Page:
Thinking for Ourselves: Reflections on Emergency Management

In March of 2018, Taubman College of the University of Michigan and the Temple Hoyne Buell Center for the Study of American Architecture of Columbia University assembled an interdisciplinary group of scholars and activists to discuss the legacies of Emergency Management, and the role played by infrastructure within it. Here one of the participants, Shea Howell, reflects on the days' proceedings.



Last week we had an opportunity to reflect on the legacies of Emergency Management. Two schools of architecture, Taubman College of the University of Michigan and the Temple Hoyne Buell Center for the Study of American Architecture of Columbia University, brought together scholars and activists from Detroit and around the country to probe what the experience of Emergency Management has meant to our city.

The call to the conference noted:

“Michigan has been the national epicenter of the development of municipal “emergency management”—a project that allows state governors to declare “financial emergencies” in Michigan cities and thereby replace democratically-elected city officials with appointed emergency financial managers.” As a result, “cities have seen the large-scale sell-off of public assets, the privatization of public institutions, the disinvestment in public infrastructures, the elimination of public services, the dissolution of municipal agencies, the hollowing-out of collective bargaining, and other acts of violence against the public sphere. Extending long histories of the extraction of labor, land, and wealth from communities of color in the United States, the transfer of public wealth and financialization of municipal governance under emergency management has been focused on Michigan’s black-majority cities; in the last 10 years, around 52% of Michigan’s African-American residents have been disenfranchised by emergency management as compared to 3% of white Michiganders.”

Although Governor Snyder announced in December of 2017 that no city or school district required an Emergency Manager, the law enabling their reinstatement continues. Moreover, most school districts and cites are subject to ongoing financial review boards that set strict parameters on local action. Emergency Management continues as a tool of state government in spite of being clearly responsible for the poisoning of the entire city of Flint, the shutting off from life giving water to 100,000 people in Detroit, the chaos of our public schools, and the gutting of cities across the state.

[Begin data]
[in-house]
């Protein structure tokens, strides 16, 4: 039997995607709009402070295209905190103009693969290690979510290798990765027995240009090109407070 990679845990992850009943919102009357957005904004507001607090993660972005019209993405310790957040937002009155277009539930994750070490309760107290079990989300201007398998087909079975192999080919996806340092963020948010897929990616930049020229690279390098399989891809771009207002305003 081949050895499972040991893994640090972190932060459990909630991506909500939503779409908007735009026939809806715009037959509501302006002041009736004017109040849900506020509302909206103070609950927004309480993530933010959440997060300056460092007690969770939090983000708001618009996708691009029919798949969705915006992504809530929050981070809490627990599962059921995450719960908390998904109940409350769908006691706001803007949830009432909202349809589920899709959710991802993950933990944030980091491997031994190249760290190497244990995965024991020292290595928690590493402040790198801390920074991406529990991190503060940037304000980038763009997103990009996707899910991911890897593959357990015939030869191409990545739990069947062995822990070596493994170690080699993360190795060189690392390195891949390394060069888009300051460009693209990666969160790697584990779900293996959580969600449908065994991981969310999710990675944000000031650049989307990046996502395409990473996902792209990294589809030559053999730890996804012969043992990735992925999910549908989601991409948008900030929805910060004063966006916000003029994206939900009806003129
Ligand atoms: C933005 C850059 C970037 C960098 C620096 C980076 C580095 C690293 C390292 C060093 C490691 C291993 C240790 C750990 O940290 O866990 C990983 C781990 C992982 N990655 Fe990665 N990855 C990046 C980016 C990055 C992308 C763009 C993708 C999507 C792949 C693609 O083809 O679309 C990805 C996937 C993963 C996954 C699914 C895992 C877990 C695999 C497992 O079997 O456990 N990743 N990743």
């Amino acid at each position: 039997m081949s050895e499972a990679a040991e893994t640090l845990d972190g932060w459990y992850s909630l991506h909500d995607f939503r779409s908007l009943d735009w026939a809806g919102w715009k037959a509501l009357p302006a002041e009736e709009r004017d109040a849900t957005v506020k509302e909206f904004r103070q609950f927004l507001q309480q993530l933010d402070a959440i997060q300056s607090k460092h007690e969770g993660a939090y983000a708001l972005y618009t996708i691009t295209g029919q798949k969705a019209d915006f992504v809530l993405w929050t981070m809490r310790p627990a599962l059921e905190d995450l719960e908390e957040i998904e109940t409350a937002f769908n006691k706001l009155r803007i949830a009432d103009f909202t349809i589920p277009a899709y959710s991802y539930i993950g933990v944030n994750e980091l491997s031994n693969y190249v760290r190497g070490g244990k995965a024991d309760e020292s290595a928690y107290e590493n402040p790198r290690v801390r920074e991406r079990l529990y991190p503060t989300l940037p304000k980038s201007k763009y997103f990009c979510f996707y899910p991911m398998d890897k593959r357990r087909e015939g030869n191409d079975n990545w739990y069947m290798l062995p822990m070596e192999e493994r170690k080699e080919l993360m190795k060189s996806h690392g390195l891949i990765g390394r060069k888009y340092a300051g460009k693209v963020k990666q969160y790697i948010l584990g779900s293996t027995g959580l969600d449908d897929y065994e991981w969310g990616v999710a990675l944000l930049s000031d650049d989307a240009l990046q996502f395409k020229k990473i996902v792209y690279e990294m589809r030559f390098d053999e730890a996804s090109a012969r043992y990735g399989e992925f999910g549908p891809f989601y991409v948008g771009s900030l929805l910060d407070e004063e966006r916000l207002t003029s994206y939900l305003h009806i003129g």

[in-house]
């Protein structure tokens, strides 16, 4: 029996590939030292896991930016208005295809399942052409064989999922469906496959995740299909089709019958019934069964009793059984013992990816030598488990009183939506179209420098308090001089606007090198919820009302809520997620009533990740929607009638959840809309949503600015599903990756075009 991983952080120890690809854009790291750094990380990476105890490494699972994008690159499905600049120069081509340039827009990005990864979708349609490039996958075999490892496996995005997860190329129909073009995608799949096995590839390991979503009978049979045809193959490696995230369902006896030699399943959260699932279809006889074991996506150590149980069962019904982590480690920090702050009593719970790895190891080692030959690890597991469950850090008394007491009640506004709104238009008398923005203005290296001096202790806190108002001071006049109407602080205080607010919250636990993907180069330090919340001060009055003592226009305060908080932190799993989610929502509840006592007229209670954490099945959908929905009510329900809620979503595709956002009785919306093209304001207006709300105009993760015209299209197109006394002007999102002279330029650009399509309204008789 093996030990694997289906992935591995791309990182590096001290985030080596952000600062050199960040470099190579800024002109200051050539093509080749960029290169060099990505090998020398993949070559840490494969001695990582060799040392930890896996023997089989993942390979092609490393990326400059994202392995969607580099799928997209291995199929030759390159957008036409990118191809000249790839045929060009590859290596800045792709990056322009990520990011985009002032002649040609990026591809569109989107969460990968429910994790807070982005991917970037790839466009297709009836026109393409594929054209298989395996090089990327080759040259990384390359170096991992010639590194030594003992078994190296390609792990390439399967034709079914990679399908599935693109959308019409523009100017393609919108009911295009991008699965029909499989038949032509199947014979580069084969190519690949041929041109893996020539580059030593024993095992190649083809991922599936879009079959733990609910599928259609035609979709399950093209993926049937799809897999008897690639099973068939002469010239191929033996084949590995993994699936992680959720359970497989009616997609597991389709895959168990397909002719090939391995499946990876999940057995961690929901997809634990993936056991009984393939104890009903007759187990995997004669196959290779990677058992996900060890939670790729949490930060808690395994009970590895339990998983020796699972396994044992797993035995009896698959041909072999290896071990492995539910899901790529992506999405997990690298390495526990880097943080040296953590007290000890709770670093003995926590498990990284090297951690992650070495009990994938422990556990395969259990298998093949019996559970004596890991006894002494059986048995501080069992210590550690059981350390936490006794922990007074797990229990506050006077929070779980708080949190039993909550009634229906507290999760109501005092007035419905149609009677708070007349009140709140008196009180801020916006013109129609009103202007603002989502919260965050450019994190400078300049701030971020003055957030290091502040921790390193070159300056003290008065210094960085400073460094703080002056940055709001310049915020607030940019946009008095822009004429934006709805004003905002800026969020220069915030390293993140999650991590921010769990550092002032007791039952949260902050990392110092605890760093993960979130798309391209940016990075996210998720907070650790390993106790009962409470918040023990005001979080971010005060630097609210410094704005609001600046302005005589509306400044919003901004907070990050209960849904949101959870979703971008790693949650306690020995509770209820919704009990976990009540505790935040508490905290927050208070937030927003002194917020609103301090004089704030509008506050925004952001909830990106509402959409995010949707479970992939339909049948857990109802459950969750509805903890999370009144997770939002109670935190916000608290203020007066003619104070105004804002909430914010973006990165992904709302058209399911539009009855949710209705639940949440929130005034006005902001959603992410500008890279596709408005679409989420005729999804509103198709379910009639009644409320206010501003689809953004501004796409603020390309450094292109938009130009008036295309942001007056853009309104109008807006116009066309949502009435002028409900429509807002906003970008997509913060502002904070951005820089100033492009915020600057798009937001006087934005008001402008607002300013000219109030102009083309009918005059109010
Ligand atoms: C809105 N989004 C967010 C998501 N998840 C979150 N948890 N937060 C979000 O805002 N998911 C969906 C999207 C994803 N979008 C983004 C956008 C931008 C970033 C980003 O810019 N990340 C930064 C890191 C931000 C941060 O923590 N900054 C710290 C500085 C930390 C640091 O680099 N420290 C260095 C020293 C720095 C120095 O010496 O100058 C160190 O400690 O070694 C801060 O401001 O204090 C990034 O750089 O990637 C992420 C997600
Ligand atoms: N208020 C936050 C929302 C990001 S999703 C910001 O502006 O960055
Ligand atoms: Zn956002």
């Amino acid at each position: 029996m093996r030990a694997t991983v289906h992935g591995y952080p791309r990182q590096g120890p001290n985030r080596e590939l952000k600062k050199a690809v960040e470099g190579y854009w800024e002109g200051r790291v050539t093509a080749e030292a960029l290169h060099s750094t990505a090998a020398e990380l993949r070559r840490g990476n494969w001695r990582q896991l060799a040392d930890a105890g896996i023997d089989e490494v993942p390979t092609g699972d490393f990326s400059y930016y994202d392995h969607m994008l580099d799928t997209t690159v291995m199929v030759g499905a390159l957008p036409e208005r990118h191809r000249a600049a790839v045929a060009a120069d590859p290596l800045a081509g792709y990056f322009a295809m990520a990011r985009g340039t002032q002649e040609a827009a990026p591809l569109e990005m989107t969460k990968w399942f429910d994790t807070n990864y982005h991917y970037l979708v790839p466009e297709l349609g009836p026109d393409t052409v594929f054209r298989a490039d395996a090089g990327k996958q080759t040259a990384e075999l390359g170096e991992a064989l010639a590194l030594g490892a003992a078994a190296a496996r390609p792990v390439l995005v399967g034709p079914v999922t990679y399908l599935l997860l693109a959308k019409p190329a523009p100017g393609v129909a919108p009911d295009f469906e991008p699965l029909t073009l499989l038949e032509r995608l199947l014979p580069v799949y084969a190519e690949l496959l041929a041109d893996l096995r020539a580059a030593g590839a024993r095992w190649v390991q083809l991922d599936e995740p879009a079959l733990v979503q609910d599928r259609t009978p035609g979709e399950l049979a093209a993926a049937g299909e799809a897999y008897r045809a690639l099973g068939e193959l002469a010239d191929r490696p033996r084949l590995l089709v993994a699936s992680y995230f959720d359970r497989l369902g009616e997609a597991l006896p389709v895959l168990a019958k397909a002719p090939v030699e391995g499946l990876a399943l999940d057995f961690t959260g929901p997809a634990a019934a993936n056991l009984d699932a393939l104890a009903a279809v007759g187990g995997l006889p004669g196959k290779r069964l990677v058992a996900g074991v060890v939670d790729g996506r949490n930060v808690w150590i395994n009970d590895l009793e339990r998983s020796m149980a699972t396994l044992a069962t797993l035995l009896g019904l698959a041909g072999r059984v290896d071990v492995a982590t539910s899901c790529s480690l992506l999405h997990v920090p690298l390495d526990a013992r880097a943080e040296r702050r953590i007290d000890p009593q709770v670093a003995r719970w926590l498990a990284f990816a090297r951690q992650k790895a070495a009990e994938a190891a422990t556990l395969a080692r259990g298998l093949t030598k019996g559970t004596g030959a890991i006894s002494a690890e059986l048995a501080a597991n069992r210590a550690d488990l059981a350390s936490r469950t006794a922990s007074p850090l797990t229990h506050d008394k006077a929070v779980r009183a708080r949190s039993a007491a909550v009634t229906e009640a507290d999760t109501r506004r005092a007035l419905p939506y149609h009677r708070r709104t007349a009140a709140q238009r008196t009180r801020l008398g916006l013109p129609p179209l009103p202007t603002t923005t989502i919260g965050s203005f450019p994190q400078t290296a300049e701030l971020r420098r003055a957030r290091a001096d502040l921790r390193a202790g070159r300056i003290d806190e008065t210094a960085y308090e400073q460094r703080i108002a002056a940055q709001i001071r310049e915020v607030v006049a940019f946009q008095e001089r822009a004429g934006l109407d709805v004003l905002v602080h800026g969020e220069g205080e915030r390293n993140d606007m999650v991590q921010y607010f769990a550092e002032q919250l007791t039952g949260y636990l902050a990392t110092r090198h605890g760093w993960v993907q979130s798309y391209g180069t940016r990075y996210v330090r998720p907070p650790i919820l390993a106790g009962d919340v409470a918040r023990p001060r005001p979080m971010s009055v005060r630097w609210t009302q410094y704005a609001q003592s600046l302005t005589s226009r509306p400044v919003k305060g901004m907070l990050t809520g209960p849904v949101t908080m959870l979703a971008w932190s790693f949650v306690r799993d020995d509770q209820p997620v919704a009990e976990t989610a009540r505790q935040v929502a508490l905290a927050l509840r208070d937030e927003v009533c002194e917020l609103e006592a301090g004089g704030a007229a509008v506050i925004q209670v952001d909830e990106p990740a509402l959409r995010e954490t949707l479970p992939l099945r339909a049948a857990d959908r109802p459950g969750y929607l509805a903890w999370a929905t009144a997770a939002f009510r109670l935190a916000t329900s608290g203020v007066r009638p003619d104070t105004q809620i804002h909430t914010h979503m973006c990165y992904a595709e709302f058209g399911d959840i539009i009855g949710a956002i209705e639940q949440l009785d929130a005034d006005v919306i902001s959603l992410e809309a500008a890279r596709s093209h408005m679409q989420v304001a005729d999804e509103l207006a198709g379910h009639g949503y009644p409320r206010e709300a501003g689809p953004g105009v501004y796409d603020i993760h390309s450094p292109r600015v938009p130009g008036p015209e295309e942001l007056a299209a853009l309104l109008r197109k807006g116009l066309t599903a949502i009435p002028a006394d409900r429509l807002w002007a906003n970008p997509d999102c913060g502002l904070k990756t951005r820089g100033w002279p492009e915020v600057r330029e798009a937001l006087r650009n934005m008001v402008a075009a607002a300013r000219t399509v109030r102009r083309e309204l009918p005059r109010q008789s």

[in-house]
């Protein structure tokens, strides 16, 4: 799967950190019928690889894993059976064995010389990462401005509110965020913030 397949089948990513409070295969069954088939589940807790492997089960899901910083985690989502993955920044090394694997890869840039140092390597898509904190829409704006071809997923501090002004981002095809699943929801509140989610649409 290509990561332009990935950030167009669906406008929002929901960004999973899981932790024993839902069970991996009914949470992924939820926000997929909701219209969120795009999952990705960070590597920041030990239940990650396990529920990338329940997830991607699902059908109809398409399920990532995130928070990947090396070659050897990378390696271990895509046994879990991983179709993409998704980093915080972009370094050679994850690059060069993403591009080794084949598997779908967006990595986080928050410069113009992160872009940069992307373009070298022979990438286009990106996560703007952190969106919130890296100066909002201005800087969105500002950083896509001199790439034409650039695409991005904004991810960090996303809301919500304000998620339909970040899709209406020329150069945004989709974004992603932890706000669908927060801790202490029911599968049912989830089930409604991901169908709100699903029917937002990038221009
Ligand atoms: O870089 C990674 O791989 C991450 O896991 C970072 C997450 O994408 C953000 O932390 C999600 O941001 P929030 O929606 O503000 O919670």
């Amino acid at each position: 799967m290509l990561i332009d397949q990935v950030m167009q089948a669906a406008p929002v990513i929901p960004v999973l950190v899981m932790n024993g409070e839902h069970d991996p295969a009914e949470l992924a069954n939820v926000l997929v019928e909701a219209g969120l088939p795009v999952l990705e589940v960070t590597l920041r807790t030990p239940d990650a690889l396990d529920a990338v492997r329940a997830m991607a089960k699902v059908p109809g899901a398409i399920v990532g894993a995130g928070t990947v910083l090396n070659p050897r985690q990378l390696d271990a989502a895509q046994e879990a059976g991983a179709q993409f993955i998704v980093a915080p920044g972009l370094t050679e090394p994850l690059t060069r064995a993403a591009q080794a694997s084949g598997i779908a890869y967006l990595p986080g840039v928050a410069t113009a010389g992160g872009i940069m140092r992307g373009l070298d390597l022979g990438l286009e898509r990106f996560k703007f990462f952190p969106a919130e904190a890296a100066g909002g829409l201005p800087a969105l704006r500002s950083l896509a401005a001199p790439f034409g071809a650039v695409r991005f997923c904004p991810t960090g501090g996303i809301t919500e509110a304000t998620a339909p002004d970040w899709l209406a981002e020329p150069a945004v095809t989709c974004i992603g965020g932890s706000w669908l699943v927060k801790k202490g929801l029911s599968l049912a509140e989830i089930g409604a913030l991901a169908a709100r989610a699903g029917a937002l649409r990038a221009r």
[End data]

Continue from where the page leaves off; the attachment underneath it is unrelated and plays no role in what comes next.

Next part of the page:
State legislators have refused to look at the limitations of this policy. The mainstream media is beginning to resurrect the idea that emergency management is a flawed but essential mechanism. They are pushing the narrative that the Flint disaster was an “exception” to an otherwise great policy that “saved” Detroit, setting the stage for its “comeback.”

Emergency management continues in the shadows of our lives, threatening to be pulled out should city leadership show any signs of independent, forward thinking that might challenge the relentless consolidation of white, corporate wealth.

Thus it was a welcome opportunity to gather and ask critical questions: “What has the impact of emergency management been on Michigan’s cities? What are the lessons that should be learned from Michigan’s experience with emergency management? How can the legacy of emergency management in Michigan inform resistance in other spaces of threatened or ongoing de-democratization?”

The emergency management experience has made it clear that racialized finance capital cannot tolerate even the weak democracy that characterized our public processes in this first quarter of the 21st Century. After nearly a century of progress in moving toward greater dignity for workers, more justice for African Americans, people of color, women and all those who have been disrespected and denied their full humanity, we are experiencing the vicious backlash of counter revolutionary forces. Sometimes these forces carry confederate flags and wear Nazi uniforms. Most often they wear business suits and carry a twisted logic of law as they deny and destroy the hopes of people for decent homes, clean water and a quality education for children. Emergency management has made it clear we are now engaged in a struggle for the very soul of our cities and our country.

Five panelists sit at the front of a room, with one person holding a wired microphone

Legacies of Emergency Management, Cass Corridor Commons, Detroit

Audience members look on as five panelists speak at the front of a room

Legacies of Emergency Management, Cass Corridor Commons, Detroit

A relatively crowded room of people look off-screen at what is likely speakers at an event

Legacies of Emergency Management, Cass Corridor Commons, Detroit

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